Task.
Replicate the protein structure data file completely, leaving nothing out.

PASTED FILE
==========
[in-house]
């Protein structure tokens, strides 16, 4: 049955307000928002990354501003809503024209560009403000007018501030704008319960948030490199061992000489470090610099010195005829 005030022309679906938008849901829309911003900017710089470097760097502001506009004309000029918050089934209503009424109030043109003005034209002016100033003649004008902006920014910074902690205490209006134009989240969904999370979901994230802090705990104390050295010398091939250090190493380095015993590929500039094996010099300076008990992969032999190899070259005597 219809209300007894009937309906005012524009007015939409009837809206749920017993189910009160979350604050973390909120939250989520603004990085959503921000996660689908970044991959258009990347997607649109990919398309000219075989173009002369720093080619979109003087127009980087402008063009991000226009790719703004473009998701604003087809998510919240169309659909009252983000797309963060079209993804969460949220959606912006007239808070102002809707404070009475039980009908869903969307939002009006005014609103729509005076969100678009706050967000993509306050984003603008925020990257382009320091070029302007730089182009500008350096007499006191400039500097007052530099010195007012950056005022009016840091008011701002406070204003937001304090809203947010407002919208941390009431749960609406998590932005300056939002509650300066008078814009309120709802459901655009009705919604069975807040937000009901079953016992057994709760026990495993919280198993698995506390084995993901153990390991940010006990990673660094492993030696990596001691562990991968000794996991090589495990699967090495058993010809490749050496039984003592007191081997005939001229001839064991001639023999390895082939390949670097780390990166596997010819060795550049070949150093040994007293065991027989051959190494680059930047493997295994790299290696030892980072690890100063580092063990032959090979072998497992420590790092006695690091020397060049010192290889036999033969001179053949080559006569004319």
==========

[in-house]
């Protein structure tokens, strides 16, 4: 049955307000928002990354501003809503024209560009403000007018501030704008319960948030490199061992000489470090610099010195005829 005030022309679906938008849901829309911003900017710089470097760097502001506009004309000029918050089934209503009424109030043109003005034209002016100033003649004008902006920014910074902690205490209006134009989240969904999370979901994230802090705990104390050295010398091939250090190493380095015993590929500039094996010099300076008990992969032999190899070259005597 219809209300007894009937309906005012524009007015939409009837809206749920017993189910009160979350604050973390909120939250989520603004990085959503921000996660689908970044991959258009990347997607649109990919398309000219075989173009002369720093080619979109003087127009980087402008063009991000226009790719703004473009998701604003087809998510919240169309659909009252983000797309963060079209993804969460949220959606912006007239808070102002809707404070009475039980009908869903969307939002009006005014609103729509005076969100678009706050967000993509306050984003603008925020990257382009320091070029302007730089182009500008350096007499006191400039500097007052530099010195007012950056005022009016840091008011701002406070204003937001304090809203947010407002919208941390009431749960609406998590932005300056939002509650300066008078814009309120709802459901655009009705919604069975807040937000009901079953016992057994709760026990495993919280198993698995506390084995993901153990390991940010006990990673660094492993030696990596001691562990991968000794996991090589495990699967090495058993010809490749050496039984003592007191081997005939001229001839064991001639023999390895082939390949670097780390990166596997010819060795550049070949150093040994007293065991027989051959190494680059930047493997295994790299290696030892980072690890100063580092063990032959090979072998497992420590790092006695690091020397060049010192290889036999033969001179053949080559006569004319």